RAMALLAH, West Bank (AP) — The U.S. relaunches Israeli-Palestinian talks this week, its third push over the past decade to solve one of the world's most intractable conflicts — and this time under some of the most difficult conditions yet.
The gaps are wider than ever, distrust between the two peoples runs deep and Islamic militants opposed to a peace deal control half of what would be a future Palestinian state.
There's almost no chance of a comprehensive agreement any time soon, given Israeli Prime Minister Benjamin Netanyahu's hard stance on concessions to the Palestinians and President Mahmoud Abbas' weak position as representative of only half the Palestinians.
All the momentum is coming from President Barack Obama, who unlike Bill Clinton and George W. Bush, is tackling the issue early in his term and has already shown himself to be an energetic broker.
But even U.S. officials concede they don't expect any major breakthroughs and say simply getting the two sides to agree to a second round of talks, followed by more frequent meetings, will be a success. U.S. officials hope a follow-up round can be held in the region, likely in Egypt, in the second week of September.
"While the parameters of an ultimate, comprehensive peace agreement are well known, we do not expect to achieve peace in one meeting," State Department spokesman P.J. Crowley told reporters in Washington on Monday.
He said the U.S. hopes to launch vigorous talks between the Israeli and Palestinian leaders and their teams of experts, with the "full participation" of the U.S. and support from other countries.
Besides Netanyahu and Abbas, Obama is hosting Jordan's King Abdullah and Egyptian President Hosni Mubarak at the White House on Wednesday. Negotiations are to begin Thursday, with the aim of hammering out the details of a Palestinian state alongside Israel within a year.
Despite that optimistic timetable, the first crisis is expected as early as next month, when Netanyahu has to decide whether to extend a 10-month freeze on Israeli settlement building on lands the Palestinians want for their state. Abbas has warned he'll quit the talks unless the freeze continues, but Netanyahu has so far made no commitments.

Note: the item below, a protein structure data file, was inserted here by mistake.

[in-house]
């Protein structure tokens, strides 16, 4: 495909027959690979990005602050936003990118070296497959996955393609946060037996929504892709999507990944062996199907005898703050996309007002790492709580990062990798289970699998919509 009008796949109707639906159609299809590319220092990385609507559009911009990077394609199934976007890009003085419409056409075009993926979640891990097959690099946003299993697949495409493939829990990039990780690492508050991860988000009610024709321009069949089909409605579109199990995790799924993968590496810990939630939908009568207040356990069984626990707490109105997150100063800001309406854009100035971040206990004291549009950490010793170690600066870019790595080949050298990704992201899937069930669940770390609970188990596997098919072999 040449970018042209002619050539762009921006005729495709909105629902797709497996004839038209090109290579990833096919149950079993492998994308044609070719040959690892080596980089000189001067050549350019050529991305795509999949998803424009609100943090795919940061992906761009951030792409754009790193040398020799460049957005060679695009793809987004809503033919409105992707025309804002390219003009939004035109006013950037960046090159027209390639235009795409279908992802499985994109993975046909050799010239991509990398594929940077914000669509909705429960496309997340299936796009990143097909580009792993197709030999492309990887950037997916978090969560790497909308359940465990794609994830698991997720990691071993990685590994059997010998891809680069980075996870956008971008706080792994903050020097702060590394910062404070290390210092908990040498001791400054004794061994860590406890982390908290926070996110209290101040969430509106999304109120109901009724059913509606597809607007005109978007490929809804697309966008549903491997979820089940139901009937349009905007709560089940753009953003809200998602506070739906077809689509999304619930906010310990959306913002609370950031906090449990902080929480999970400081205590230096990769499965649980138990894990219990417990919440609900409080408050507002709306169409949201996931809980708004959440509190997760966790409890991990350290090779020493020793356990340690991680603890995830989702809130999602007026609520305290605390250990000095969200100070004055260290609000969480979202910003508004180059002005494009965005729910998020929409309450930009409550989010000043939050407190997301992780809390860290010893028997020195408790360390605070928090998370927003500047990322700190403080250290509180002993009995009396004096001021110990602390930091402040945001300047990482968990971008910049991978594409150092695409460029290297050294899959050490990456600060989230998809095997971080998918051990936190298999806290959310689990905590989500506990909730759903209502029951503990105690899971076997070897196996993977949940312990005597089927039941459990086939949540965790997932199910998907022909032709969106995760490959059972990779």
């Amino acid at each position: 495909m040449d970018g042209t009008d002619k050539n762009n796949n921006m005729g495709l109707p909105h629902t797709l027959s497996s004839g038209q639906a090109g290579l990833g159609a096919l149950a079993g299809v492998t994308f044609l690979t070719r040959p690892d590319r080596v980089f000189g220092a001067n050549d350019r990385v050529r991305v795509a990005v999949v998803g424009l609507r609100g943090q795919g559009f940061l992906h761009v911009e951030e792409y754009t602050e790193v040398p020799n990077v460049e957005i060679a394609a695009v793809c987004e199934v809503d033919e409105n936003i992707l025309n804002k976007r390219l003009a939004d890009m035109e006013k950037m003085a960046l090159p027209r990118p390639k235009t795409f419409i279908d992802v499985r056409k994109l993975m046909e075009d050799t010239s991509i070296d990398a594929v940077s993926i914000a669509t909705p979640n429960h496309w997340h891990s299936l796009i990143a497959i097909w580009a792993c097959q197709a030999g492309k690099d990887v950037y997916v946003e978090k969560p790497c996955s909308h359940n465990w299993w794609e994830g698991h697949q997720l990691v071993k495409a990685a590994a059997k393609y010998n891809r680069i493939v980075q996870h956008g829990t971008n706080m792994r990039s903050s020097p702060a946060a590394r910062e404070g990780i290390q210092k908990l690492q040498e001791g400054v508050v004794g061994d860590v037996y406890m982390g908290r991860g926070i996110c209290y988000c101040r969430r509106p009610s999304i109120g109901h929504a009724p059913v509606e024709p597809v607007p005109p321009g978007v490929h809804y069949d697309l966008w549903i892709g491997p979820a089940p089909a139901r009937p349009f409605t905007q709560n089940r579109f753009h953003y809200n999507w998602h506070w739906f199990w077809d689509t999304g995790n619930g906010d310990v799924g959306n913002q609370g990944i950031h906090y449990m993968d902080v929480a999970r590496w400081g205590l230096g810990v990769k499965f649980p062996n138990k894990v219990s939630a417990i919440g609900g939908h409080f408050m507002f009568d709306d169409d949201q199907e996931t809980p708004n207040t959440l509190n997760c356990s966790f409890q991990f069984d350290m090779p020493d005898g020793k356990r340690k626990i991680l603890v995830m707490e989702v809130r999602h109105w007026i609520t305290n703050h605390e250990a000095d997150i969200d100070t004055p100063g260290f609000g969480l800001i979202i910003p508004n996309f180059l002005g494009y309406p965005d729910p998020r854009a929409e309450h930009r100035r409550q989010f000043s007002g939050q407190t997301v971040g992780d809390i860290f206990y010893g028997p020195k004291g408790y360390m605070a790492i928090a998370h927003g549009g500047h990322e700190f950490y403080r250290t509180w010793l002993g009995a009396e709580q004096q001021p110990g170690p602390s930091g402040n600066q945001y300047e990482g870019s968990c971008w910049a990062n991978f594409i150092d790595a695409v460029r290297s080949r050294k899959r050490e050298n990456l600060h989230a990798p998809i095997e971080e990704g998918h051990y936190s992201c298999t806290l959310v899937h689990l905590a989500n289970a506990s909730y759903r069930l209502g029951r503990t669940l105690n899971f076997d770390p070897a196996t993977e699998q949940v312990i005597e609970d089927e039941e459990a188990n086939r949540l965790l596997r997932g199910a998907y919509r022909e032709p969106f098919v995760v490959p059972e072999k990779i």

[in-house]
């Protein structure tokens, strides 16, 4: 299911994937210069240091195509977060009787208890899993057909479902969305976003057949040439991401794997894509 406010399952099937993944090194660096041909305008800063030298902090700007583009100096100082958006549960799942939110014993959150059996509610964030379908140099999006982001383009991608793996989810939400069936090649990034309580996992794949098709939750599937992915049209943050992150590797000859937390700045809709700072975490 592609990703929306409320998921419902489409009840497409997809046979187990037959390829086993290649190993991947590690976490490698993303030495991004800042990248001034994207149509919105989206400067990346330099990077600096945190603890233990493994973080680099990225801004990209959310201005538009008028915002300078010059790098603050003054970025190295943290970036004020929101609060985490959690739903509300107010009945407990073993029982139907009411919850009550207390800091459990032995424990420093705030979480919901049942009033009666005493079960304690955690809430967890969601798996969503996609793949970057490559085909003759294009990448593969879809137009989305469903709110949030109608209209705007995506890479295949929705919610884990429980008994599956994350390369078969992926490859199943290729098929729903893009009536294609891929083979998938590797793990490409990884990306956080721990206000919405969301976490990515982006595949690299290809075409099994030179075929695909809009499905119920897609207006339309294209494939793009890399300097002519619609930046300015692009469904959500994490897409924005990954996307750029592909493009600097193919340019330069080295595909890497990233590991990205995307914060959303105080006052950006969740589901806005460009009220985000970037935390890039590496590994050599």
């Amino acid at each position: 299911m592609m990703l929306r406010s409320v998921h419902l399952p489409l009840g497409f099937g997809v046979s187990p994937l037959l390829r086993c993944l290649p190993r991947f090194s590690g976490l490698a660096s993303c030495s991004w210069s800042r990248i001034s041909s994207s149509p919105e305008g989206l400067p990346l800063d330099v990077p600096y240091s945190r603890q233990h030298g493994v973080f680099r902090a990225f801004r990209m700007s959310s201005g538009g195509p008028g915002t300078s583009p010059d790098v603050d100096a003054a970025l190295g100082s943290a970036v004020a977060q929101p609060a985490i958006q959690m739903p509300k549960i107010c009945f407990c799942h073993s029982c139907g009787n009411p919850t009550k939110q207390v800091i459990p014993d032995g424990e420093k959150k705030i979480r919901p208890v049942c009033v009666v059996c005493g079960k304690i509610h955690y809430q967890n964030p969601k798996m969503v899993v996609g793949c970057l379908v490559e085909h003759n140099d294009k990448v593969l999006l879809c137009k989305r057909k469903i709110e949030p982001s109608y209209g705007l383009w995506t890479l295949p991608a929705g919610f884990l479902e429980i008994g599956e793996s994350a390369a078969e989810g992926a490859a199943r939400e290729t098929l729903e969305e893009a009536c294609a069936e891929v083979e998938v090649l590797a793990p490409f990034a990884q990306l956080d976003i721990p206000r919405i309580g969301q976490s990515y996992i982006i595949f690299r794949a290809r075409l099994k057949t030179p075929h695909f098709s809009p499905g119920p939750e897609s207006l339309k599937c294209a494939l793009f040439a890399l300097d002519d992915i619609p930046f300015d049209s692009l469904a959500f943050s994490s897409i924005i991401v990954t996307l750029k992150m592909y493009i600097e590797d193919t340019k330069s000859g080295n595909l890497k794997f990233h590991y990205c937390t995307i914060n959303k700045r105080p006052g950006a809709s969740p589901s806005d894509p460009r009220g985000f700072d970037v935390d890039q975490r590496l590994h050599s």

Even if that first hurdle is cleared, negotiations can easily be disrupted by Abbas' main rival, the Islamic militant Hamas, or by Netanyahu's far-right coalition partners.
Hamas, which has run Gaza since a violent takeover in 2007, could resume rocket fire on Israel to try to derail talks. Israeli hard-liners could quit the government to put the brakes on Netanyahu, either forcing time-consuming new elections or a coalition reshuffle.
But the biggest obstacles remain the wide gaps between Abbas and Netanyahu, and Hamas' entrenchment in Gaza.
"I don't believe there are real prospects for an agreement in one or two years," said former Israeli negotiator Yossi Beilin.
"You have an Israeli leader who is not ready, unless there is a very big shift in his ideology, to pay the ... minimal price the most pragmatic Palestinian leader is demanding," Beilin said.
Even if a deal is struck, Beilin said, Abbas could not implement it without first regaining control of Gaza, at this point an impossible task.
Relaunching the negotiations under such conditions is fraught with risk.
The breakdown of Clinton's Mideast summit in 2000 led to years of Israeli-Palestinian violence, and it took Bush seven years to try to bring the sides together again. Those talks broke off in late 2008 on the eve of Israel's three-week war on Hamas in Gaza.
Still, the contours of an agreement have remained largely unchanged since they were first sketched by Clinton in 2000.
Under this blueprint, a Palestinian state would be established in most of the West Bank, Gaza and east Jerusalem, captured by Israel in the 1967 Mideast war.
Israel would keep some of the largest settlements it built on occupied land, while compensating the Palestinians with a land swap. Jerusalem would be partitioned along ethnic lines and Palestinian refugees would largely resettle in a future Palestine, not in Israel.